“We’ve been invited to a house concert where Son of Laughter will be sharing. I’d really like to go,” my wife said. I didn’t need any convincing. “Awesome, which grandmother should I ask to babysit?” I replied.
About a year ago Kathryn and I had dived into Chris Slaten’s (Son of Laughter) music. I have fond memories of listening to “The Meal We Could Not Make” on repeat during the holiday season of 2020. When I find an artist whose work I admire, generally a week or two of repeated listening follows.
The night of the house concert came around. As we drove down streets we didn’t know toward people we hadn’t met, I started to feel anxious. House concerts are unavoidably intimate. I couldn’t help but create scenarios in my mind about how interactions might take place. I can too easily assume what people are like before I’ve even met them. (If you’re like me, please stop reading this long enough to play Son of Laughter’s song “Flesh and Bone”.)
My worries were quickly dispelled. We found the front door slightly ajar, closed just enough to keep the mosquitoes at bay but open enough to signify we were at the right place. We entered the house and added our shoes to the mounting evidence of the company we would be keeping. Removing our shoes is an intentional part of our own house rules, so as my sneakers slipped off, I immediately felt at home. In the kitchen we were greeted by our hosts & fellow music lovers, laden with paper-plated goodies and warm introductions.
I learned more about our hosts, the Murphys. They lead worship at a local church and are welcoming people. One of our mutual friends—Matthew Clark—had told them that Chris would be passing through and was hoping to play a house concert. You might think that it requires special skills or possessions to open your home for a concert, but I assure you, it doesn’t. The Murphys, while notably full of generosity, aren’t “special” beyond responding to the call placed on their hearts to be hosts.
After some small talk in the kitchen, we were shepherded into a living room filled with fold-out chairs and repositioned furniture. As Chris took the stage—or in this case a carpet—we met both Chris and Son of Laughter. I was struck by how a pseudonym or stage name could be enlisted by some to either hide behind or give an air of grandeur. This isn’t the case with Chris. Son of Laughter is not a mask to hide behind, rather it is a tool he uses to announce who he believes we were created to reflect. In this small setting, we had the benefit of receiving the thoughtfully crafted art of a down-to-earth man and fellow believer.
The beautiful intimacy of the experience continued after the concert, into the authentic connections that followed with the others in the room. Trailand Eltzroth
As soon as Chris started playing, I was reminded of how wonderful a gift it is to see an artist present their own art in a live setting after being familiar with their recorded work. When you know the lyrics and melody of someone’s music, it’s a lovely feeling to share in the exchange together. As a performer myself, to experience this kind of engagement with your work is deeply satisfying and encouraging. For all in attendance, these moments were multiplied further by the intimate proximity of the living room setting. When we all joined in singing together, we were able to hear our individual and collective voices praising God.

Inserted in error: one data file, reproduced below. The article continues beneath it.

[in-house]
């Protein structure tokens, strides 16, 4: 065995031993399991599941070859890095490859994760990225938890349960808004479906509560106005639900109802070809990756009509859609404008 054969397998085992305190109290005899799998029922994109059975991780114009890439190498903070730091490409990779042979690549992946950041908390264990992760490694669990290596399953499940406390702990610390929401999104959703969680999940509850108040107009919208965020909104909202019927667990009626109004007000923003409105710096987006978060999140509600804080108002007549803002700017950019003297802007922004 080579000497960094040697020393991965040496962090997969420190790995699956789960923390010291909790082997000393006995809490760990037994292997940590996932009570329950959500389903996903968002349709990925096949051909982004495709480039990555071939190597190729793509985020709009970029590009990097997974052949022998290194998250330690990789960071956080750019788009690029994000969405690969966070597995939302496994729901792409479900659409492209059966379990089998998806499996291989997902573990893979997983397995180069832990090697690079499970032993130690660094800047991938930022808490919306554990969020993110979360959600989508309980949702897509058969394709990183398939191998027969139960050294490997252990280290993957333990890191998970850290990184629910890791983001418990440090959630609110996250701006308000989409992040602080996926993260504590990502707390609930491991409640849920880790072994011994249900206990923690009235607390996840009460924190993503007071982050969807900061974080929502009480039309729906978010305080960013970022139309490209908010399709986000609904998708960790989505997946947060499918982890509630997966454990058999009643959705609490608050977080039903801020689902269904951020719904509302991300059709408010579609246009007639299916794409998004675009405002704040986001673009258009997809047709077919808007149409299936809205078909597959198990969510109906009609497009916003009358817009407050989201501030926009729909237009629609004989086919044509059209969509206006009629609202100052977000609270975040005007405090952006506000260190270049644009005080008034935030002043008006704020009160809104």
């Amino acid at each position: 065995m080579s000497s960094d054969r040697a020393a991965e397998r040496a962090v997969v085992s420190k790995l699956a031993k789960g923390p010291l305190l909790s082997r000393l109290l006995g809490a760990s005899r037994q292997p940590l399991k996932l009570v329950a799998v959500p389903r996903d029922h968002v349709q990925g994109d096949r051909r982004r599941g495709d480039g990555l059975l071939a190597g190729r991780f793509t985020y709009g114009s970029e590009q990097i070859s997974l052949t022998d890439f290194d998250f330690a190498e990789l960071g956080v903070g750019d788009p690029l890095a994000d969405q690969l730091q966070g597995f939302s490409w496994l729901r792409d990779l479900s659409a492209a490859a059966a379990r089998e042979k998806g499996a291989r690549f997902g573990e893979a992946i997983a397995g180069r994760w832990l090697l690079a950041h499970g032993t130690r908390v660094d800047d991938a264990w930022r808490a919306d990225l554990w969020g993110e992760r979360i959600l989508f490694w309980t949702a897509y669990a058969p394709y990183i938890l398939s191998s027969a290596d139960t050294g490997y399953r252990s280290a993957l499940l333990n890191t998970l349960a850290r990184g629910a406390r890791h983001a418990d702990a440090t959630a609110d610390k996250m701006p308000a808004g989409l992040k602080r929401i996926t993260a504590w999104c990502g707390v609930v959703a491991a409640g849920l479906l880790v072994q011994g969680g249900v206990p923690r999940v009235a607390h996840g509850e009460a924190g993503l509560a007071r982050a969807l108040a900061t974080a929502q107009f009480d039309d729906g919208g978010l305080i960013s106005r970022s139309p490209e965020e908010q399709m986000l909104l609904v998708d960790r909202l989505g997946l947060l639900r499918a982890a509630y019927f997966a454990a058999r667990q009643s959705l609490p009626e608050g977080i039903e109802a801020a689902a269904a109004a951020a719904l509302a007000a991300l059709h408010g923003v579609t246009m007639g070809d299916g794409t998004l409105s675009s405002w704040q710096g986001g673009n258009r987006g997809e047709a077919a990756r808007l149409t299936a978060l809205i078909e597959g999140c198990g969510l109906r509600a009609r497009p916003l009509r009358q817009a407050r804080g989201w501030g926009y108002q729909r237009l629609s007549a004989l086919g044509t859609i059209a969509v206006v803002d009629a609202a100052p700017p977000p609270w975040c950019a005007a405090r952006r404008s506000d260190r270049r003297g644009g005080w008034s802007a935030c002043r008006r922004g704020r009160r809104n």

The beautiful intimacy of the experience continued after the concert, into the authentic connections that followed with the others in the room. My wife and I were meeting everyone for the first time but quickly discovered a myriad of shared passions. We met a couple who sat in front of us that lived near a park Kathryn had recently discovered. While the ladies set a playdate for our kids, I met a local pastor who invited me to a songwriter’s dinner.
I spoke with Chris about his music but also connected over our shared love of Chattanooga. Unprompted, he asked me about my own music and genuinely wanted to hear it, whipping out his phone to look up my music online and saving me from struggling to talk about my own art. I realized that once the music had stopped, we all resumed being guests in the Murphy’s home as we got to know one another. All of the interactions that night were funneled through the respect and security created by being in someone’s dwelling place and the communal enjoyment and inspiration of meaningful and purposeful art. I’ve felt it rare to find such discussions happening as naturally within a church building, and I wonder if that’s because I don’t put enough effort into remembering whose house I am in.
“How amazing was that?” I asked my wife while we were sliding our shoes back on. “I’m so glad we came,” Kathryn said while carefully closing the door behind us. “That was a beautiful night.” Driving home I recalled when I had first heard of Son of Laughter while reading Andrew Peterson’s book Adorning The Dark. This memory started a discussion of how the enjoyment of intentional art encourages the discovery of other art and artists. As we pulled into our driveway, we were still talking about the songs we had heard, the friends we had made, and the ways we could participate in supporting further impactful evenings of art and fellowship.